Saturday, March 18, 2017

Altering the Future

It's hard to help cats.  Few people cat wrangle---round up cats simply to get them fixed.

Rescue is more popular than cat wrangling.  People love to see a happy ending, a sick or hurt or starving cat who was on the street now in someone's arms.   They open their wallets for that and the facebook "likes" are in the thousands.

Few can visualize happy endings, the likes of which I create every single time I get a cat fixed.  The happy endings mean no kittens born to die, born in berry vines or under disgusting moldy trash filled houses to starve or get terrible viruses that rob them of eyes or the ability to breath, sight unseen.  Few can visualize that if males get fixed then they are not as prone to fighting, so they're not breeding more unwanted kittens or getting and spreading terrible diseases like feline leukemia and feline aids.

But I see it.  I can see the future when I see an unfixed cat.  And I immediately want to change the future by altering the now.  Everyone can do this.   But its not an immediate gratification thing.  It takes hard work, long hours, frustrations, dealing with people who have multiple severe issues and may even be violent.

And it takes an eye to seeing the future and how you're changing the future.

Anyone can warp the future by changing today.  By fixing any cat.  This act creates a drastic change in the future, that affects generations of time along multiple pathways.

Take a moment to think about it.  Think about an unfixed female, sitting on a porch.  First think about driving on by.   Then think about the males that will arrive there, when she goes into heat, fighting, perhaps one has FIV, and begins to spread it to other males, who then go elsewhere to fight and spread it further.  think about her litter of kittens born.  Her family will give them away, but they're not fixed first either, and within months, each of those families has a cat who is either out fighting or birthing more litters.  Some end up at rescues, who are getting by this time multiple calls every day from people wanting them to take their unwanted cats or kittens or rescue or trap kittens peeking out of bushes or from under sheds because some of those kittens given away free will be left behind by their people.  If left behind unfixed, they will begin feral colonies.  That original female will have more litters who also will be given away or dumped at shelters or abandoned to turn feral.  What if even three people on every block didn't fix their cat?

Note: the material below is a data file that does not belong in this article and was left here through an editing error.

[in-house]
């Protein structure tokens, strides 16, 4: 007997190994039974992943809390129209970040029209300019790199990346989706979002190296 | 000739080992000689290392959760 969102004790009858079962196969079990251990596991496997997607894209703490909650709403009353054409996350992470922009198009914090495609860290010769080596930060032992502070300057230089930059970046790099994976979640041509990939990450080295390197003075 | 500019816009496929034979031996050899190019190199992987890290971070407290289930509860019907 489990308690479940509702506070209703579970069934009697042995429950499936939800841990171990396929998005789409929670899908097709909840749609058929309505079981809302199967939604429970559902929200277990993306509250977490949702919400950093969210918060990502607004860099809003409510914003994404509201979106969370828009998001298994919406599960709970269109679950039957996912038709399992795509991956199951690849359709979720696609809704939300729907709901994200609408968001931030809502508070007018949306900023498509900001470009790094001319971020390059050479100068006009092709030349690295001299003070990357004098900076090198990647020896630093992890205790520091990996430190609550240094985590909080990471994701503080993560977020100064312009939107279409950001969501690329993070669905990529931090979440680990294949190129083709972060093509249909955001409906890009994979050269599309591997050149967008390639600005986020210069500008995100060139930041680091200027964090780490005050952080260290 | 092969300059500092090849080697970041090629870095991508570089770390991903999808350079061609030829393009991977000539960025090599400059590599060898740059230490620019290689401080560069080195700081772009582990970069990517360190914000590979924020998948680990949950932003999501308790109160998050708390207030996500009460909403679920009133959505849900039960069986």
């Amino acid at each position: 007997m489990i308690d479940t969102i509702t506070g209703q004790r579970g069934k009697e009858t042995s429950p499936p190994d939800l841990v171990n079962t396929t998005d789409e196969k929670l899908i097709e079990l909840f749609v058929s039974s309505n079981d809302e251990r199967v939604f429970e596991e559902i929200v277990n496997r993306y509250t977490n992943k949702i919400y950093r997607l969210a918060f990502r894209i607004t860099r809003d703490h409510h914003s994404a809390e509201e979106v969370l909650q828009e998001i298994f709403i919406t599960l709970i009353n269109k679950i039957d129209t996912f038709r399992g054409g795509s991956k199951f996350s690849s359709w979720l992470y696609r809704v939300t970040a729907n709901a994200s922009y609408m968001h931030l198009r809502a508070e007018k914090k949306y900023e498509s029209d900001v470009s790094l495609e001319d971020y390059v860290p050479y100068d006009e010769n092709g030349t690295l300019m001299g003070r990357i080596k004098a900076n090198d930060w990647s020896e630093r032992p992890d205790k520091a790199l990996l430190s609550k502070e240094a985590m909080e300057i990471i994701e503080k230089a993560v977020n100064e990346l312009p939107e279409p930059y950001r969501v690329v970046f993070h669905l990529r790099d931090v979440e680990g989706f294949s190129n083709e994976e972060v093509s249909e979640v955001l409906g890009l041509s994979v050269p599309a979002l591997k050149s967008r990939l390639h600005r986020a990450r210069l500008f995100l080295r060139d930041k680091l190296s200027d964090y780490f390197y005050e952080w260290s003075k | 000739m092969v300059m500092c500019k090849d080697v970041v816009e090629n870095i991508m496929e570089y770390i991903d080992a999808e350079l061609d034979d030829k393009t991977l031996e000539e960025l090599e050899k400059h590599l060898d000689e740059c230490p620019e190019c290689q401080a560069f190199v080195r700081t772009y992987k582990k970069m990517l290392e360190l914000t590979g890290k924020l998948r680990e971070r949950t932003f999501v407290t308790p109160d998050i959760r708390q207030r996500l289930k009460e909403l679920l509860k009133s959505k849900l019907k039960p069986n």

Now turn the clock back.  You are driving by that house, and see that female.  You stop, offer to get her fixed.  The people agree to it.  You do it.  You've just changed the future.

Of course it would be even better if the people who owned that female would get her fixed.  In a perfect world, people would do that, be smart enough, unselfish enough.....